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A Doll Who Wants Out
During the Victorian Era (1837-1901), women were viewed as pure and clean. Their
bodies were seen as temples that should not be adorned with jewelry or used for physical exertion or pleasurable sex. A woman was to bear children and tend to the house. They were to be respectable and always devoted to their husbands. She was expected to be the moral superior of the household. Having children was a woman’s highest achievement and helped her to
experience spiritual and emotional fulfillment. Married women were completely dependent on their husbands. All decisions were made by the man. A woman was helpless and had no independence. Most women just assumed this was the way it was for a reason and could not be changed. Nora Helmer tried desperately to fulfill the traditional role of women in Henrik Ibsen’s A Doll’s House. Nora’s attempts to fulfill the role are thwarted by her own individual emotions.She cannot ignore what she is feeling inside herself. She realizes that by fulfilling her traditional role she has lost her individuality. Nora leaves her husband, her children, her sense of duty, and her traditional values in order to embrace the opportunity of succeeding or failing in life while discovering who she really is as a person.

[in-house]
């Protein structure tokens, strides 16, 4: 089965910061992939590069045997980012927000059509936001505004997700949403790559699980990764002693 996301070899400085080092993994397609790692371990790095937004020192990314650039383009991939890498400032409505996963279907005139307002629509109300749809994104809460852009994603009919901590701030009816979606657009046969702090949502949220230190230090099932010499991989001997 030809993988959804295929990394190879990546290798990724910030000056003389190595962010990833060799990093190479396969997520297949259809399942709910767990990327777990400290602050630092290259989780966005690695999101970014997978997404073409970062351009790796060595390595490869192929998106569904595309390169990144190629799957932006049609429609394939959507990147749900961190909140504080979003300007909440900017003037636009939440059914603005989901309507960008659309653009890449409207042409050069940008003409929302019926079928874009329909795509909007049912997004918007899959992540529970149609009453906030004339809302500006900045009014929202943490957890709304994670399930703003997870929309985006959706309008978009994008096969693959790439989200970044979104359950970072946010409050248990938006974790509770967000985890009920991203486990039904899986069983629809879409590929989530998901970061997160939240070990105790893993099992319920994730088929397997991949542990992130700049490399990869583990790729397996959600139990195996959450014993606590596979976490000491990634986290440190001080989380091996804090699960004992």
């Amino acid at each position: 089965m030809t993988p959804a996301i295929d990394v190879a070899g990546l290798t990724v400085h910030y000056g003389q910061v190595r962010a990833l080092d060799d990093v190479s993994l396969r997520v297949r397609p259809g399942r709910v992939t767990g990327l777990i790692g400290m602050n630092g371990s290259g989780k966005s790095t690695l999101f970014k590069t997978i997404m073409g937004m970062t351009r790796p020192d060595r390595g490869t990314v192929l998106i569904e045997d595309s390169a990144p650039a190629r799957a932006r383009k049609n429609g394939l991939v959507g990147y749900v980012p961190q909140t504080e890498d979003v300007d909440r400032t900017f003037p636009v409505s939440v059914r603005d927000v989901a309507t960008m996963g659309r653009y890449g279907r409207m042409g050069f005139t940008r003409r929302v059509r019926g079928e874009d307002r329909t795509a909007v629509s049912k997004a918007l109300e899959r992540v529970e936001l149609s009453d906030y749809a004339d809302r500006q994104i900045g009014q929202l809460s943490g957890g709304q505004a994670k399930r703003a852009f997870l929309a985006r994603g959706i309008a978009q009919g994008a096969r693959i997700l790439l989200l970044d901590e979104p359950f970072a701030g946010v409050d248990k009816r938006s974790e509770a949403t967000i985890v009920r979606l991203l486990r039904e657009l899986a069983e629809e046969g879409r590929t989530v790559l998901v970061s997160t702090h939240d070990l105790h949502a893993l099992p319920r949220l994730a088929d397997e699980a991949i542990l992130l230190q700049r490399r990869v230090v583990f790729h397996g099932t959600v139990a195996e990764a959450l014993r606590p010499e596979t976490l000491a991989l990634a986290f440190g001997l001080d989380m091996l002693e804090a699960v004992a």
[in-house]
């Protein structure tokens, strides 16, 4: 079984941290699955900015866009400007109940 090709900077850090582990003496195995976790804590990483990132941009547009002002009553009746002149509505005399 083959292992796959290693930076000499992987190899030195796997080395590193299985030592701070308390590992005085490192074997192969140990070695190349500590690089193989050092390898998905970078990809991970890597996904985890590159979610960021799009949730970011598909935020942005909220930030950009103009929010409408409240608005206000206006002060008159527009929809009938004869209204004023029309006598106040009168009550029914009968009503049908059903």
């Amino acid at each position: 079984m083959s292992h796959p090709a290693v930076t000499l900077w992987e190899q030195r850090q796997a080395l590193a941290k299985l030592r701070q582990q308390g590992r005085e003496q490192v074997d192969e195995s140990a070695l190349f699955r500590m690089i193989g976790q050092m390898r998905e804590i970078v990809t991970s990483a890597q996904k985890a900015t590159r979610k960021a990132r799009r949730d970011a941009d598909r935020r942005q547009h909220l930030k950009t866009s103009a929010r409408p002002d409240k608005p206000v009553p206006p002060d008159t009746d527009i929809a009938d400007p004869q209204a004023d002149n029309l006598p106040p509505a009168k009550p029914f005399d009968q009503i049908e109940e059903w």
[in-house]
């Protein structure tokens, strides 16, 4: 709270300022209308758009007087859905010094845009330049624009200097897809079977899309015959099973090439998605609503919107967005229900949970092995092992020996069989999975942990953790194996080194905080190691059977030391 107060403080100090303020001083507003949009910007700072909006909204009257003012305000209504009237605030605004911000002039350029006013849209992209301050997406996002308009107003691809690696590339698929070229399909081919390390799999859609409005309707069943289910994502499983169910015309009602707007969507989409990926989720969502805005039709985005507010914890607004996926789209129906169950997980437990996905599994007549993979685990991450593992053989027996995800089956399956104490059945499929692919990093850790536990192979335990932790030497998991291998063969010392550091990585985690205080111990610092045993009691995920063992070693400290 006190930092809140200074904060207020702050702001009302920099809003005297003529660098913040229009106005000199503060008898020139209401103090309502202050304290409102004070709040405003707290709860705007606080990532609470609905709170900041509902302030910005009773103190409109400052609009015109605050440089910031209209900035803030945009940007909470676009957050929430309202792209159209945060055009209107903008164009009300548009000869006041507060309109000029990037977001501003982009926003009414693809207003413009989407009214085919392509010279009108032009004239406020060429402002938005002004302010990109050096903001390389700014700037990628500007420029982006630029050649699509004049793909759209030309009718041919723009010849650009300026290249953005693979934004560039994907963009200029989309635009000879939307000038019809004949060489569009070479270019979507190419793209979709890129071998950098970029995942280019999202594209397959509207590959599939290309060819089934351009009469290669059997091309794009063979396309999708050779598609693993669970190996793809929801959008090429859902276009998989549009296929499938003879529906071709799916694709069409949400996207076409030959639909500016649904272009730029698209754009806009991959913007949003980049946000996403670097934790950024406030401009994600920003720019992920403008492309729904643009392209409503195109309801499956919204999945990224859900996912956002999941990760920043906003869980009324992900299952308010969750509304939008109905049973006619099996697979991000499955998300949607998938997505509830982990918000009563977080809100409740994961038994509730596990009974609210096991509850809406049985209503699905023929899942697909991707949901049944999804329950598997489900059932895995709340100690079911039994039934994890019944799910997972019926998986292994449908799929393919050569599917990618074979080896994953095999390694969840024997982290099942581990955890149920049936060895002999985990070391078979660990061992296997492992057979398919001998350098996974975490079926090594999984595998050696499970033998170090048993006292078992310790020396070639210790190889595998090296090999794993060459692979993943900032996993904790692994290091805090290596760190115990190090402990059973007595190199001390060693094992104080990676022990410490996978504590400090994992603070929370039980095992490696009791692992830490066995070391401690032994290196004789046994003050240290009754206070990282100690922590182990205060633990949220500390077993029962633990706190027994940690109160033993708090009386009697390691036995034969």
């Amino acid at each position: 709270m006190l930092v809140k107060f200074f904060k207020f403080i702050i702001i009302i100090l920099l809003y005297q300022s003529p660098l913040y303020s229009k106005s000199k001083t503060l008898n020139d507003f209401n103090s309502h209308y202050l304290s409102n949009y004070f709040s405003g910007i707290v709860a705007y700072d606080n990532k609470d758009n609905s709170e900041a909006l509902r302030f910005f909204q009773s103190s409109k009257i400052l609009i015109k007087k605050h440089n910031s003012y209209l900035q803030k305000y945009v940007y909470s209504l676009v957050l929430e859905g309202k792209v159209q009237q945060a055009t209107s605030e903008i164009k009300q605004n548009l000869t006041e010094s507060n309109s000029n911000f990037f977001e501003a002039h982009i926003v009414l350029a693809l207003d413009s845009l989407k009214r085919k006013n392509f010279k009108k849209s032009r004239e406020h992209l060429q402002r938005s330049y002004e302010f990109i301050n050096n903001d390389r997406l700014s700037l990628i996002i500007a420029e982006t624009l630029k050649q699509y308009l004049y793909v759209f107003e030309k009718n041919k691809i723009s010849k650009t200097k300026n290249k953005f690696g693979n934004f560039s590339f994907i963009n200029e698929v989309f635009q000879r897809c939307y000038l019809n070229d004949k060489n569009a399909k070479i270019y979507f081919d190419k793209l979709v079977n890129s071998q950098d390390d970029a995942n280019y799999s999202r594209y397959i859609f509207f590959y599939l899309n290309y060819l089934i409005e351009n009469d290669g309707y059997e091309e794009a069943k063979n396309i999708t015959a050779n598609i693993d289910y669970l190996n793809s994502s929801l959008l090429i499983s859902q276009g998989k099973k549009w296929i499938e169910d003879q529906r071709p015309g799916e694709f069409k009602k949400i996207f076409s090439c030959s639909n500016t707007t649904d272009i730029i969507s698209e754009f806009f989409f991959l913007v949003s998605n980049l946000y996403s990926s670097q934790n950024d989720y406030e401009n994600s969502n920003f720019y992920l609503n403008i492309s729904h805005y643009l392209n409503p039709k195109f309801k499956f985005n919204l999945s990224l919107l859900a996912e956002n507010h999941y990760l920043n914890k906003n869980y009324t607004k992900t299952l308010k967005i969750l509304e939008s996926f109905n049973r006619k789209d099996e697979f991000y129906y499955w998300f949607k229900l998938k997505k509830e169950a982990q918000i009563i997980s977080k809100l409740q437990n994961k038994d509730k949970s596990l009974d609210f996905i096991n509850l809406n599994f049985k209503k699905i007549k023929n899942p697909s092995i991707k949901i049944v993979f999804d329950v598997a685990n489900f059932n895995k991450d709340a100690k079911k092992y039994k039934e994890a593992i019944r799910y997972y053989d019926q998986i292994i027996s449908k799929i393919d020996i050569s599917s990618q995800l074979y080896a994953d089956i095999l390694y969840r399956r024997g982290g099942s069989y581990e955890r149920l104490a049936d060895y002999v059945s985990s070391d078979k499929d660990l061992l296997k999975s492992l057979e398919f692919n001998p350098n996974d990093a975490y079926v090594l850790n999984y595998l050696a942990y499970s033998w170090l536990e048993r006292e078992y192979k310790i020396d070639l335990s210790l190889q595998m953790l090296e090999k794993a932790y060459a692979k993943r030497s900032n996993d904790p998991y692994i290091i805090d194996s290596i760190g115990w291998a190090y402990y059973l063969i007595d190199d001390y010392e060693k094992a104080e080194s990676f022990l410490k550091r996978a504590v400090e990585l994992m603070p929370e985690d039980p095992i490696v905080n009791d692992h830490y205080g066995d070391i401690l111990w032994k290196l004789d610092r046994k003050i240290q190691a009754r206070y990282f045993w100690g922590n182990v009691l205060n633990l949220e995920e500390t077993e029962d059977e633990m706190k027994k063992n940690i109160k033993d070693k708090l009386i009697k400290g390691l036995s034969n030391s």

Nora certainly is not a modern woman trapped in a traditional society. She is very much
the traditional woman. This traditional role expresses itself very clearly in her behavior
throughout much of the play. Like other women of the time, Nora has never had a chance to grow up and to experience the difficulties that come with life. Because of this lack of life experiences, she behaves and thinks much like a child would. She never objects to her being treated like a child by her husband. She does not express discontent for Torvald when alone. She seems quite content with the status quo. She has no responsibilities even with her own children. The maids at the Helmer household care for the children. The only...
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